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You will want to make sure someone (including yourself) didn't overtighten the steering box. You want a little free play. if you don't have any the car won't return without you physically returning. (the gears in the box are binding) Wherever you point it is where it will go and will not come back at all until you pull it back. I think around an inch of free play on a manual steering car is within Specs. You can check it sitting still in your garage or paved driveway. Just turn the wheel a little each way and see how much play you have. The steering wheel should have a little pay and bounce back a little when you turn it. if that all seems right. Then I would take it to an alignment shop. Like the others said, an old shop will probably be your only bet and bring your own specs along. Radials have to be set a little different than bias ply tires as well.

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I double checked with a friend that does alignments on old cars here(30's and up) and you want to have atleast 1 degree positive Caster with radial tires. It will wander otherwise. Are your rear spring bushings all in good shape. Badly deteriorated ones will cause the rear end to walk around and give you problems as well.

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The alignment can be done on a current Hunter Alignment machine. I have worked as an alignment tech for a few years. The machine has the capability to have specs entered into the data base so the car can be aligned. If the manual has those specs for caster, camber, toe it will be helpful. Also request a thrust angle alignment so the rear tracks with the front. It is really no great mystery. The hard part is finding an alignment tech worth his salt.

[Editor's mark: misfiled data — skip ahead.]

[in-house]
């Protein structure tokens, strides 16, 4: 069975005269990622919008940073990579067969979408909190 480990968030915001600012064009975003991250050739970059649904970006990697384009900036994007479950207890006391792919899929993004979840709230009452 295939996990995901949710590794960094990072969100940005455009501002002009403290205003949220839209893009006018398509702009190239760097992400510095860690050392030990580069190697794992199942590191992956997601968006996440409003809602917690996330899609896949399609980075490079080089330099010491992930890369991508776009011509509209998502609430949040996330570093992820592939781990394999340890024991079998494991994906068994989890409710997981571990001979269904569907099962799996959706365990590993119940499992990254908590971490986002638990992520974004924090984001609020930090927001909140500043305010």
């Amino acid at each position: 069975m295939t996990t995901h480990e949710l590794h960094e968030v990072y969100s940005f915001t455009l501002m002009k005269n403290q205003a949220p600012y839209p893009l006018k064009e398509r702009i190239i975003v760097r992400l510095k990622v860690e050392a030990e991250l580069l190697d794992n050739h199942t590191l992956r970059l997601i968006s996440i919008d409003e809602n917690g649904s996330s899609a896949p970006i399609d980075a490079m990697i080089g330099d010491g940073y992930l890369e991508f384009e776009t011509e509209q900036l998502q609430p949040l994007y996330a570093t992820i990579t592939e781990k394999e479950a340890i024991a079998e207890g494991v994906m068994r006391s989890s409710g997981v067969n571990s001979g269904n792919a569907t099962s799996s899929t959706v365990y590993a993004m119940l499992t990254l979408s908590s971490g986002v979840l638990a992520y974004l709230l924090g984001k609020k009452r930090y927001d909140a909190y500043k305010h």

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My local tire shop gives a free alignment with new tires.

Yea! all they do is set the toe in!

In my day it was called, "set the toe and let it go." By and large many newer cars only have toe adjustment available. Sure, there are strut bending machines for correcting camber but it you are bending struts to correct camber you got more serious issues. Then they designed cam-bolts for camber. On it went.

Edited by avgwarhawk (see edit history)
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I emailed you the contact info for the folks in your local AACA REGION. I believe that Fred Trusty (President) and his team would be very helpful in pointing you toward shops in your areawhere they have had good service.